“Conditions couldn’t be better for the Geminids this year,” says Astronomy magazine senior editor Michael E. Bakich. The waning crescent Moon doesn’t rise until nearly 6 a.m. — after morning twilight begins — so it won’t shed any unwanted light into the night sky. The best views will come in the hours after midnight, when the rate peaks and the spot from which the meteors appear to radiate passes overhead.
Any stray light in the sky tends to drown out fainter meteors, so find an observing site far from the lights of the city. A large field is ideal because you can then let your eyes roam across the whole sky. December nights tend to be cold, however, so bundle up in layers. Reclining in a lawn chair is a great way to take in a lot of the sky at once, but be sure to get up and walk around occasionally. It also helps to drink some hot coffee or tea.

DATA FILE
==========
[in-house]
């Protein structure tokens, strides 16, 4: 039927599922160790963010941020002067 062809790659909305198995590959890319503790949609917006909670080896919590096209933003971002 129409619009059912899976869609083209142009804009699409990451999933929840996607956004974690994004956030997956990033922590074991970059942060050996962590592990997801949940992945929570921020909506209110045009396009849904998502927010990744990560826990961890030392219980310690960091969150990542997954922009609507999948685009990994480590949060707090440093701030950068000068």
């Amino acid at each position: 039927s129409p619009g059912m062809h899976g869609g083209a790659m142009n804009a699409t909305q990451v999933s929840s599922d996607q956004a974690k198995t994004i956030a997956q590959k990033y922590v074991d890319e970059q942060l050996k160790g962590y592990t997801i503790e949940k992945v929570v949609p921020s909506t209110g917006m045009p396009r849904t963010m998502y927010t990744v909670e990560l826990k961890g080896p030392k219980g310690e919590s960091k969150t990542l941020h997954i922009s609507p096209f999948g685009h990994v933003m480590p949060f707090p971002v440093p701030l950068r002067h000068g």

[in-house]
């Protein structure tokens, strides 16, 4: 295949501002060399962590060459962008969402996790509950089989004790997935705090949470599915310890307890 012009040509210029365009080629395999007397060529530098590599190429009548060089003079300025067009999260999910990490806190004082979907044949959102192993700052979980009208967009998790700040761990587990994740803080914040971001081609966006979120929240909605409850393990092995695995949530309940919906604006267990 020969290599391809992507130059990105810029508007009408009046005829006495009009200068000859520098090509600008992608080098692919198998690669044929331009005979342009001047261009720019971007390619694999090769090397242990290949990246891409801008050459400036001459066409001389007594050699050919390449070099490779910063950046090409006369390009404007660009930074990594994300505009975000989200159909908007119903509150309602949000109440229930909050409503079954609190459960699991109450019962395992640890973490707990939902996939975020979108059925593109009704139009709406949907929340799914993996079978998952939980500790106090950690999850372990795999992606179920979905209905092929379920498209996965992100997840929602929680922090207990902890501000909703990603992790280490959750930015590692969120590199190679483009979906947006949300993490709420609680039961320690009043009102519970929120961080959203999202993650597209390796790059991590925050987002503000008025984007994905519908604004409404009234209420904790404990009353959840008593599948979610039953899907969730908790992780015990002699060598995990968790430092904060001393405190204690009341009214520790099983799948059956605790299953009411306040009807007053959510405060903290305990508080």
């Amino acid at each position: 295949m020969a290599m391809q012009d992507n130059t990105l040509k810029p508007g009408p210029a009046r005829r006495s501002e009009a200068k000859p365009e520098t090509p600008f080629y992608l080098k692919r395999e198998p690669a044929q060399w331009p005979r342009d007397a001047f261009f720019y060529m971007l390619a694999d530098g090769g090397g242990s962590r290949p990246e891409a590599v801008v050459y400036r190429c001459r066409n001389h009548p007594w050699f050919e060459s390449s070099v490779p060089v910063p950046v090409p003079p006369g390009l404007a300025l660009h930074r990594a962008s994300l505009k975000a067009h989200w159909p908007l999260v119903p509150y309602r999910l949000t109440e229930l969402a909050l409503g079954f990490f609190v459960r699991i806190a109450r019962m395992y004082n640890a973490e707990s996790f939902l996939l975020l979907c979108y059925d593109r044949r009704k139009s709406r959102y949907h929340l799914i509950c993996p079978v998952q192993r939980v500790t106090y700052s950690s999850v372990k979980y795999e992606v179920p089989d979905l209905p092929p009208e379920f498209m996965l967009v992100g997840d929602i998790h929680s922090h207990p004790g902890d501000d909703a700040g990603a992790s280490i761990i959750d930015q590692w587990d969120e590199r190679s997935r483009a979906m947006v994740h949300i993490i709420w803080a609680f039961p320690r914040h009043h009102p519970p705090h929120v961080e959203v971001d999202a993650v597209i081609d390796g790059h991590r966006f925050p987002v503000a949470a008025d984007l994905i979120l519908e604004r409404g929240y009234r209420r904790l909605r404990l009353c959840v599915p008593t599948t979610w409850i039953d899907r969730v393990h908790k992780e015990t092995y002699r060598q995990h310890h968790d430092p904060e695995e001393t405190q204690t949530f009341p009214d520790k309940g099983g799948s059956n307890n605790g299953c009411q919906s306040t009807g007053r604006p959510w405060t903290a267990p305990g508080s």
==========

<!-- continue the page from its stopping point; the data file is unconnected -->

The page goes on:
The Geminids begin as tiny specks of dust that hit Earth’s atmosphere at 81,000 mph (130,000 km/h), vaporizing from friction with the air and leaving behind the streaks of light we call meteors. The meteors appear to radiate from the constellation Gemini the Twins (hence their name), near the bright stars Castor and Pollux. The meteors can appear anywhere in the sky, however, and actually leave longer trails the farther from the radiant they are.
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- Observing podcast: Geminid meteor shower, California Nebula, and Baby Nebula
- StarDome: Locate the Geminid meteor shower’s radiant in your night sky with our interactive star chart.
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